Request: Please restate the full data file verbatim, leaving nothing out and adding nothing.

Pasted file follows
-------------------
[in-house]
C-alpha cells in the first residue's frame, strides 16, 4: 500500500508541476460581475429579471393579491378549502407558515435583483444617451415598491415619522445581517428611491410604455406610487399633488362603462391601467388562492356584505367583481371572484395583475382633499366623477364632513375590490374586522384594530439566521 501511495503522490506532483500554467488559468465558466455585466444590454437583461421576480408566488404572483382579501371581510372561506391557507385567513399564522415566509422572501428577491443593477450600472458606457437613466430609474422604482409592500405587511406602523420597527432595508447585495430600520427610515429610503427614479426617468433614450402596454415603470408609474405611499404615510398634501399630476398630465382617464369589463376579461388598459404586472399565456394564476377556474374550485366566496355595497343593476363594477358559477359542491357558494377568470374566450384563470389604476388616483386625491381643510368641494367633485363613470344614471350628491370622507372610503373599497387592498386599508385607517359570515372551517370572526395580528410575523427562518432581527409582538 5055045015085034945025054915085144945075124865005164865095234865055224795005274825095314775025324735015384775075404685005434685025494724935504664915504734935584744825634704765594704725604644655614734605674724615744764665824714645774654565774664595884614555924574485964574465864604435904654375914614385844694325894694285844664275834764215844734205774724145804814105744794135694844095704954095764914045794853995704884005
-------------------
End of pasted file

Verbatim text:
[in-house]
C-alpha cells in the first residue's frame, strides 16, 4: 500500500508541476460581475429579471393579491378549502407558515435583483444617451415598491415619522445581517428611491410604455406610487399633488362603462391601467388562492356584505367583481371572484395583475382633499366623477364632513375590490374586522384594530439566521 501511495503522490506532483500554467488559468465558466455585466444590454437583461421576480408566488404572483382579501371581510372561506391557507385567513399564522415566509422572501428577491443593477450600472458606457437613466430609474422604482409592500405587511406602523420597527432595508447585495430600520427610515429610503427614479426617468433614450402596454415603470408609474405611499404615510398634501399630476398630465382617464369589463376579461388598459404586472399565456394564476377556474374550485366566496355595497343593476363594477358559477359542491357558494377568470374566450384563470389604476388616483386625491381643510368641494367633485363613470344614471350628491370622507372610503373599497387592498386599508385607517359570515372551517370572526395580528410575523427562518432581527409582538 5055045015085034945025054915085144945075124865005164865095234865055224795005274825095314775025324735015384775075404685005434685025494724935504664915504734935584744825634704765594704725604644655614734605674724615744764665824714645774654565774664595884614555924574485964574465864604435904654375914614385844694325894694285844664275834764215844734205774724145804814105744794135694844095704954095764914045794853995704884005